VLOOKUP is a function in Microsoft Excel used to look up and retrieve data from a table based on a search term. It stands for “Vertical Lookup” because it searches vertically down a specific column of a table for a match to the search term and returns a value from the corresponding row.

Basic VLOOKUP syntax:

The basic syntax of the VLOOKUP function is:

**=VLOOKUP(lookup_value,table_array,col_index_num,range_lookup)**

Where:

`lookup_value`

: The value you want to lookup.`table_array`

: The range of cells containing the data you want to lookup in.`col_index_num`

: The column number (starting from 1) of the value you want to return.`range_lookup`

: Optional. Whether you want an exact match (FALSE) or an approximate match (TRUE).

Practice

Suppose you have the following table:

Employee Name | Salary |
---|---|

John | 50000 |

Jane | 60000 |

Bob | 55000 |

Alice | 65000 |

Mark | 70000 |

You want to look up the salary of the employee named “John”. To do this, you can use the following formula:

`=VLOOKUP("John", A2:B6, 2, FALSE)`

The result will be 50000, which is the salary of John.

- Using VLOOKUP with approximate match:

Suppose you have the following table:

Product Name | Price |
---|---|

Apples | 2.00 |

Bananas | 1.50 |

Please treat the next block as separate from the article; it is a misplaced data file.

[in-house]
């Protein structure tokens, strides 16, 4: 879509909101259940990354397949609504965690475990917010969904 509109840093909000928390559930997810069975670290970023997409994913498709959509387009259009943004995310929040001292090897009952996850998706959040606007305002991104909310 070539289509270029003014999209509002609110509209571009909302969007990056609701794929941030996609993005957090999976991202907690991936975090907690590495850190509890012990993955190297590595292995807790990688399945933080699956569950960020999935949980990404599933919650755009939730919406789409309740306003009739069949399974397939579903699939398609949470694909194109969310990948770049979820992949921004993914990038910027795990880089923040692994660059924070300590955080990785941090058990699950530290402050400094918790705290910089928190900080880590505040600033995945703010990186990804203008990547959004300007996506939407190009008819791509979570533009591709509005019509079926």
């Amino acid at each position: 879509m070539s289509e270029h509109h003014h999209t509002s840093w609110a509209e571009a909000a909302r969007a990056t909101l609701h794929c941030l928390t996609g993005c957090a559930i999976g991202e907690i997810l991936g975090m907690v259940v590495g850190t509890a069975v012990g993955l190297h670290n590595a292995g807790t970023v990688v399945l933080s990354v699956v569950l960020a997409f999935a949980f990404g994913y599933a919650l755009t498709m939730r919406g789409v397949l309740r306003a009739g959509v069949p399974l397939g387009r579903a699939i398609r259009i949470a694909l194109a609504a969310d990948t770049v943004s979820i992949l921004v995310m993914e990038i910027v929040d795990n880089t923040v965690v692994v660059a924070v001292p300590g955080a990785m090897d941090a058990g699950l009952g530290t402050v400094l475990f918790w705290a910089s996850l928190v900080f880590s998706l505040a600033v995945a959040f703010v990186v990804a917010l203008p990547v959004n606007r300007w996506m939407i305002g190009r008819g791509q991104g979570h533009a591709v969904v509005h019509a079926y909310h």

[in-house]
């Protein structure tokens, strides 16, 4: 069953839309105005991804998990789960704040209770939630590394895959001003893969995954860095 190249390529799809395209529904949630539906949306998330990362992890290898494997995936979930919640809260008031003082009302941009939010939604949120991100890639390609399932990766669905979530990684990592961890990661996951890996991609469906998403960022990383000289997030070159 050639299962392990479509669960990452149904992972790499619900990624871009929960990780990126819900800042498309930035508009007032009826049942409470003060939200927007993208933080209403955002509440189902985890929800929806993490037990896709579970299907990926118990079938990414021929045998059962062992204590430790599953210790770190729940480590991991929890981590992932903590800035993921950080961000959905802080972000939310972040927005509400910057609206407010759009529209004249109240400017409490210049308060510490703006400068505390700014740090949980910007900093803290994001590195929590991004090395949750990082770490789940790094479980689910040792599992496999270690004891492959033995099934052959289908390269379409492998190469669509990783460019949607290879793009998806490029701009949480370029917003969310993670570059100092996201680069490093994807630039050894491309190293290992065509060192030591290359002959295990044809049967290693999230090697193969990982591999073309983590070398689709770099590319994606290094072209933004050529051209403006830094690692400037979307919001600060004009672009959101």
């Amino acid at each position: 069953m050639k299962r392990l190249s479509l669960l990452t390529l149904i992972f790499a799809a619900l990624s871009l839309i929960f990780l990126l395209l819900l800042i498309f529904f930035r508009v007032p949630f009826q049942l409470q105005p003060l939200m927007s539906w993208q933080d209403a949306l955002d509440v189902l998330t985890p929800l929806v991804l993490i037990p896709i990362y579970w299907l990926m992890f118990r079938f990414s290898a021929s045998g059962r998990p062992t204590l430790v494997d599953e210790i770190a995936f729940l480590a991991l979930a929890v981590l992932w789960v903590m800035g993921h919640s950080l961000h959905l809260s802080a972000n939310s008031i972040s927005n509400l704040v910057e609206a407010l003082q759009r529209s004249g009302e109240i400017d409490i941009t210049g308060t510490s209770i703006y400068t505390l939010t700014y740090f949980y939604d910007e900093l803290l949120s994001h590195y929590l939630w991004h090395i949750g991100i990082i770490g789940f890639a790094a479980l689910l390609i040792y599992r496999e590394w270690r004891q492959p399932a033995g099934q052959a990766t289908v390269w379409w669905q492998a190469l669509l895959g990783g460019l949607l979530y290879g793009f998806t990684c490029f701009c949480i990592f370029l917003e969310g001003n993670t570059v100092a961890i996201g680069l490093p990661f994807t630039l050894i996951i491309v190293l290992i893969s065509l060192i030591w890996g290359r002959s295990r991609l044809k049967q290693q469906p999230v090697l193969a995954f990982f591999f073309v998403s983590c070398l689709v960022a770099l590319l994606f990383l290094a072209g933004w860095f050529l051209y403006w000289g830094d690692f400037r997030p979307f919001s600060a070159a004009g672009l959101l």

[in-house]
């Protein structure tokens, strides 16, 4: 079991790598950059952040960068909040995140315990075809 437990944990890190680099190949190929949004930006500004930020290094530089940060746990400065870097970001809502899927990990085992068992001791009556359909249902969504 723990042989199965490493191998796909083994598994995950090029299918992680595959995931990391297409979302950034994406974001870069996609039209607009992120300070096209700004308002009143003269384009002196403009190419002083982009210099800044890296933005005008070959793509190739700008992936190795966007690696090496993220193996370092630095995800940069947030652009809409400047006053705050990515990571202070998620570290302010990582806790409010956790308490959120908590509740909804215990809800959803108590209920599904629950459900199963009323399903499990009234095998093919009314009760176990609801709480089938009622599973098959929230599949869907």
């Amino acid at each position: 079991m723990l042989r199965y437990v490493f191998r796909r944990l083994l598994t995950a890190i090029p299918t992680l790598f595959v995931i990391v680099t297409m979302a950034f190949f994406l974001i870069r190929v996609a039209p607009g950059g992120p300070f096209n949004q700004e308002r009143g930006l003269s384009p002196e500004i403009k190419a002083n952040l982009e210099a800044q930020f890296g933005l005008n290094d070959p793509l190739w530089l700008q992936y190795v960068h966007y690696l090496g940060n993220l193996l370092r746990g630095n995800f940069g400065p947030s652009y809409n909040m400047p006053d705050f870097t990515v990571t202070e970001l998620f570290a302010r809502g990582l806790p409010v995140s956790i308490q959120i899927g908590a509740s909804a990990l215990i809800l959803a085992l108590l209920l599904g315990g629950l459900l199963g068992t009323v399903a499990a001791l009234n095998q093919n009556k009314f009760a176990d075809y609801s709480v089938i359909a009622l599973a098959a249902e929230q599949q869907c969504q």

Oranges | 2.50 |

Grapes | 3.00 |

Pineapple | 4.00 |

You want to look up the price of the product named “Aples” (with a typo). To do this, you can use the following formula:

`=VLOOKUP("Aples", A2:B6, 2, TRUE)`

The result will be 2.00, which is the price of Apples.

- Using VLOOKUP with wildcard characters:

Suppose you have the following table:

Product Code | Description |
---|---|

A-001 | Apples |

B-002 | Bananas |

A-003 | Oranges |

C-004 | Grapes |

A-005 | Pineapple |

You want to look up the description of the product whose code starts with “A-“. To do this, you can use the following formula:

`=VLOOKUP("A-*", A2:B6, 2, FALSE)`

The result will be “Apples”, which is the description of the product with the code “A-001”.

- Using VLOOKUP with multiple criteria:

Suppose you have the following table:

Employee Name | Department | Salary |
---|---|---|

John | Sales | 50000 |

Jane | Marketing | 60000 |

Bob | Sales | 55000 |

Alice | HR | 65000 |

Mark | Sales | 70000 |

You want to look up the salary of the employee named “John” who works in the “Sales” department. To do this, you can use the following formula:

`=VLOOKUP("John"&"Sales", A2:C6, 3, FALSE)`

The result will be 50000, which is John’s salary.

- Using VLOOKUP with an IF statement:

Suppose you have the following table:

Product Name | Price | Discount |
---|---|---|

Apples | 2.00 | 0.1 |

Bananas | 1.50 | 0.05 |

Oranges | 2.50 | 0.2 |

Grapes | 3.00 | 0.15 |

Pineapple | 4.00 | 0.25 |

You want to look up the discounted price of the product named “Apples” if the discount rate is greater than 10%. To do this, you can use the following formula:

`=IF(VLOOKUP("Apples", A2:C6, 3, FALSE)>0.1, VLOOKUP("Apples", A2:C6, 2, FALSE)*(1-VLOOKUP("Apples", A2:C6, 3, FALSE)), VLOOKUP("Apples", A2:C6, 2, FALSE))`

The formula first checks if the discount rate of “Apples” is greater than 10%. If it is, the formula calculates the discounted price by subtracting the discount percentage from 1 and multiplying it by the original price. If the discount rate is less than or equal to 10%, the formula returns the original price.

In this case, the discount rate for “Apples” is 0.1, which is greater than 10%. The formula calculates the discounted price as follows:

=2*(1-0.1) = 1.80